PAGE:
Former German footballer and the honorary president of FC Bayern Munich, Uli Hoeneß, has expressed that he does not harbor any regrets over his critical remarks about the Alternative for Germany (AfD) party. He made these comments during the funeral service of his late friend, Franz Beckenbauer. In the course of his speech, Hoeneß shared his vivid memories of the 2006 FIFA World Cup hosted by Germany. He reminisced about the patriotic fervor that enveloped the nation, about the proud German fans, and about the streets adorned with black, red, and gold flags. However, he was quick to clarify that his national pride should not be misconstrued as support for the AfD’s ideology.
Hoeneß, who is 72 years old, admitted in an interview with the “Frankfurter Allgemeine Zeitung” that he had initially grappled with the idea of making such a statement at a funeral service. However, the importance of the message propelled him to do so, and he affirmed that given another chance, he would not hesitate to express the same sentiments. He further emphasized that he would like Germany to relive the World Cup atmosphere but without the AfD’s involvement.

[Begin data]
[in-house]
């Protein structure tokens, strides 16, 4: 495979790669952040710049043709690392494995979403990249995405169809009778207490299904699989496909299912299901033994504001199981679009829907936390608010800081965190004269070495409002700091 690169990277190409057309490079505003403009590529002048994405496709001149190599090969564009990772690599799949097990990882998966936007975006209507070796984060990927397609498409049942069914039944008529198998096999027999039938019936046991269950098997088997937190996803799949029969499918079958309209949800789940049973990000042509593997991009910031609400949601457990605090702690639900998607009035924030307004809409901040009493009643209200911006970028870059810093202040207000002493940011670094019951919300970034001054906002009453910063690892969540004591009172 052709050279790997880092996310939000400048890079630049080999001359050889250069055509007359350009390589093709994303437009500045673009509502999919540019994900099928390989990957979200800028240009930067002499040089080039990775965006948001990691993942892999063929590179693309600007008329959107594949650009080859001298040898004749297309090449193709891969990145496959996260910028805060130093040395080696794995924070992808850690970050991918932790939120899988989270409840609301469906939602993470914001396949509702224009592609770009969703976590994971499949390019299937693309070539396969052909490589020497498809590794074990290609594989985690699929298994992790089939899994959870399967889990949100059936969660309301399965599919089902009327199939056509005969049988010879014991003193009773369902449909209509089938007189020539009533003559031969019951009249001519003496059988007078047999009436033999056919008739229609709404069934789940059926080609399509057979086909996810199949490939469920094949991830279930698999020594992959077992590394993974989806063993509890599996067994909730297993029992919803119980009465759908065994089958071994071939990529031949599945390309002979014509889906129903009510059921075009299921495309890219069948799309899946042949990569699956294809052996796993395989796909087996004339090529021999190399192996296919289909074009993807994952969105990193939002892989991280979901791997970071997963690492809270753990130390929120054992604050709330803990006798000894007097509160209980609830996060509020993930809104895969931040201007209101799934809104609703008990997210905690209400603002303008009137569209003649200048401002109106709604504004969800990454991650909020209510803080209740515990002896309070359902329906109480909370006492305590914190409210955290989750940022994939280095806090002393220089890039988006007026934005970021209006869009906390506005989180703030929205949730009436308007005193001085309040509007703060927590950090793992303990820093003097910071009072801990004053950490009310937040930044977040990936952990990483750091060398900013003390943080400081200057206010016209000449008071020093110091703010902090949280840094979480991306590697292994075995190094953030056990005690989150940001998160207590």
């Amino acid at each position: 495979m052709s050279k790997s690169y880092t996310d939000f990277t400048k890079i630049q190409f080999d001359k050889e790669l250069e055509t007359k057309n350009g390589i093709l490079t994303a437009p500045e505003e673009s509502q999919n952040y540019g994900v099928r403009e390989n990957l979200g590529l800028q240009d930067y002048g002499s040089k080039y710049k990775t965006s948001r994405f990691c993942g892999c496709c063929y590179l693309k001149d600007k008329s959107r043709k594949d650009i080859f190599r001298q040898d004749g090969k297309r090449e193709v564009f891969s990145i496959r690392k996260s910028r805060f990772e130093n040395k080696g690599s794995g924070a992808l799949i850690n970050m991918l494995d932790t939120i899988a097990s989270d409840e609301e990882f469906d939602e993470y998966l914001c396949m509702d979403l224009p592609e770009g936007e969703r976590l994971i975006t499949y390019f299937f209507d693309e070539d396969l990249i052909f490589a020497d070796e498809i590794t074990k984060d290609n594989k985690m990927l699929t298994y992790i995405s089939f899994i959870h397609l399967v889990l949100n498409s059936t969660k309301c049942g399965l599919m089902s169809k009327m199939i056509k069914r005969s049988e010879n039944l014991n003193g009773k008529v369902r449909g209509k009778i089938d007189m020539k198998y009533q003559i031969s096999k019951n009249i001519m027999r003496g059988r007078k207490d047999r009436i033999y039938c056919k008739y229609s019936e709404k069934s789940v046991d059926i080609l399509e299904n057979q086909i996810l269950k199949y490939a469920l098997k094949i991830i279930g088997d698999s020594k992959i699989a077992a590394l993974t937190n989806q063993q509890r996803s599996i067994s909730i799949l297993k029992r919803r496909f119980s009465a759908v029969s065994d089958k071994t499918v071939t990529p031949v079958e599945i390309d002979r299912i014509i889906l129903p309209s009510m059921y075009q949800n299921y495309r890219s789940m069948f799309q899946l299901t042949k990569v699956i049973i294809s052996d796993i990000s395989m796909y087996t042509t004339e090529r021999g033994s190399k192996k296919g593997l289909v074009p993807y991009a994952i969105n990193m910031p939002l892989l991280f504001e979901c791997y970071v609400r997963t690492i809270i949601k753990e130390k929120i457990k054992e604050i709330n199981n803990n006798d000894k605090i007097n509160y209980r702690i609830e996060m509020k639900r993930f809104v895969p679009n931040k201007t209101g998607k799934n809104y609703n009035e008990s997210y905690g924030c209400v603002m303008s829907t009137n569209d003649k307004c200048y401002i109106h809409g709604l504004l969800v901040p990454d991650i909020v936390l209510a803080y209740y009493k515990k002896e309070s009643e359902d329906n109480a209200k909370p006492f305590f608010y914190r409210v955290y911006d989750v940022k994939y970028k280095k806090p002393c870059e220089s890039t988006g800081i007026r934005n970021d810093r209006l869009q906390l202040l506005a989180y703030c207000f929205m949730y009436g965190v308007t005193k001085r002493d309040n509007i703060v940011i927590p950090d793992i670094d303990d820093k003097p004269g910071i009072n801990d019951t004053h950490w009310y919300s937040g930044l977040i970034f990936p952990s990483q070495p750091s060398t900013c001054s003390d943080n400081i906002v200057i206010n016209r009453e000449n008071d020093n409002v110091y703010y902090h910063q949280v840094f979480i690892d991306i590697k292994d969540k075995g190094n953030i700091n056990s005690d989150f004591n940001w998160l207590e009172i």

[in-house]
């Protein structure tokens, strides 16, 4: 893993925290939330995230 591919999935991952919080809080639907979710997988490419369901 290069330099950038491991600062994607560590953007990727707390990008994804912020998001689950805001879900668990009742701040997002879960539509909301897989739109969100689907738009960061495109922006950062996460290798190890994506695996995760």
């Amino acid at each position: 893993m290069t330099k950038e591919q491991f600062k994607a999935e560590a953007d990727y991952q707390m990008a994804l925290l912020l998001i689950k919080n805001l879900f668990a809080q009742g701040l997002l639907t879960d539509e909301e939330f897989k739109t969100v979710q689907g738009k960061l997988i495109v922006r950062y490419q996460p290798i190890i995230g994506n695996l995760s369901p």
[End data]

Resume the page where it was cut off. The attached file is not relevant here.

During the memorial service held at Munich’s Allianz Arena, Hoeneß’s comments were greeted with spontaneous applause from those present at the ceremony. He stated his desire for Germany to recreate the camaraderie and unity of the World Cup, but without the AfD’s presence, pointing out his concerns about their rising popularity in the polls.
Hoeneß confessed that the increasing influence of the AfD party in the nation’s political landscape had not registered with him until recently. As a habit, he often watches documentaries on news channels in the evening, particularly those about the Nazi era, Auschwitz, and Birkenau. These documentaries evoke strong emotions in him, triggering concerns about the country’s direction and the possibility of history repeating itself. He strongly believes that such a scenario should never occur in the future.
Hoeneß also shared his views on the relationship between sports and politics. He opined that, as a rule, sports should steer clear of political issues. However, he also acknowledged that certain fundamental matters necessitate commentary from the sports world. This belief was the primary reason behind his decision to speak up against the AfD during the memorial service.